- Catheters (usually longer-term use).
- Certain intestinal disorders (including inflammatory bowel disease).
- Needles when getting tattoos.
- Needles when getting body piercings.
- Illegal intravenous (IV) drug injection (especially with used or unclean needles).
If enough bacteria enter the bloodstream, or if aggressive bacteria enter the bloodstream, endocarditis can develop even on healthy heart valves.
The usual signs of endocarditis are prolonged fever for several days (occasionally up to 30 days) in a child with congenital heart disease that occurs after a procedure in the mouth, intestinal tract or urinary tract. However, the infection may occur without a previous procedure.
Symptoms of endocarditis may develop slowly or come on suddenly. They include:
- Joint inflammation or pain
- Night sweats
- Poor appetite and/or weight loss
More severe symptoms include:
- An enlarged spleen
- Bleeding that causes small dark lines under the fingernails or small dark spots on the skin
- New heart murmurs
Complications of bacterial endocarditis include:
- Heart failure
- Blood clots or clumps of bacteria travel to other parts of the body (emboli). This might travel to the arteries in the heart, brain, spleen, bowel, arms, or legs.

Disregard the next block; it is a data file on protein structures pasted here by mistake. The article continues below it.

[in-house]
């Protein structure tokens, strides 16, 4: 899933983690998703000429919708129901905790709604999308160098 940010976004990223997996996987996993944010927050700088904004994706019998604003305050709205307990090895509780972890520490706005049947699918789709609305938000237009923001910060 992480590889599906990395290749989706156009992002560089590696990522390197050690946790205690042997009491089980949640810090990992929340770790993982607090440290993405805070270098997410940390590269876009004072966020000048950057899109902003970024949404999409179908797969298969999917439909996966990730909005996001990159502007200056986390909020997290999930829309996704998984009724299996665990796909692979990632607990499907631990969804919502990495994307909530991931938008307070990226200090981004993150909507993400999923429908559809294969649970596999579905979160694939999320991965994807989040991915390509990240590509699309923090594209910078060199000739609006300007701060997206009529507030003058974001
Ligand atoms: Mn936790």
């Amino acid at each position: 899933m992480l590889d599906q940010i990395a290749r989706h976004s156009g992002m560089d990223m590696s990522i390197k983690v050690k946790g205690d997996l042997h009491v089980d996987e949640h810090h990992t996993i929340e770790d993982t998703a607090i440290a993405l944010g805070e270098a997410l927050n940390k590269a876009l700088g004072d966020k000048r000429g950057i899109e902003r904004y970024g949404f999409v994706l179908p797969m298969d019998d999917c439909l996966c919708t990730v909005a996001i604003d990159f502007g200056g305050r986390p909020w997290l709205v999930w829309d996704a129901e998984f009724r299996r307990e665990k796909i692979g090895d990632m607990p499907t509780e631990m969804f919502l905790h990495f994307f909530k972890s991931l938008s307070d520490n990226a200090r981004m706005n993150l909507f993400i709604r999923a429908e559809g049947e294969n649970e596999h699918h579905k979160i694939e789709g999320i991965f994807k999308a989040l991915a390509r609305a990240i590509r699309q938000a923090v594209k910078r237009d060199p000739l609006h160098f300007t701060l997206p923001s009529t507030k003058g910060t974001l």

- Infection in other parts of the heart
- Weakened blood vessel (aneurysm), such as in the brain
- Kidney injury or disease
Diagnosis and test
If your doctor suspects endocarditis because of your medical history and symptoms, you will undergo a series of tests. These may include:
A health care provider will listen to your heart to check for abnormal heart sounds or murmurs. They will also examine your body for the signs and symptoms, such as red spots on your skin or fingernails.
Blood tests will identify any bacteria or germs that are in your bloodstream. They will also allow your doctor to check for conditions that can be a sign of endocarditis, like anemia, which is a shortage of healthy red blood cells.
Echocardiogram uses ultrasound waves to produce pictures of your heart to check for signs of infection.
Electrocardiogram (ECG) can show your physician if something is affecting your heart’s electrical activity. This test involves sensors attached to your chest, arms, and legs that measure the timing of each electrical phase of your heartbeat.
Chest X-ray will allow your doctor to see if an infection has caused your heart to become enlarged or has spread to your lungs.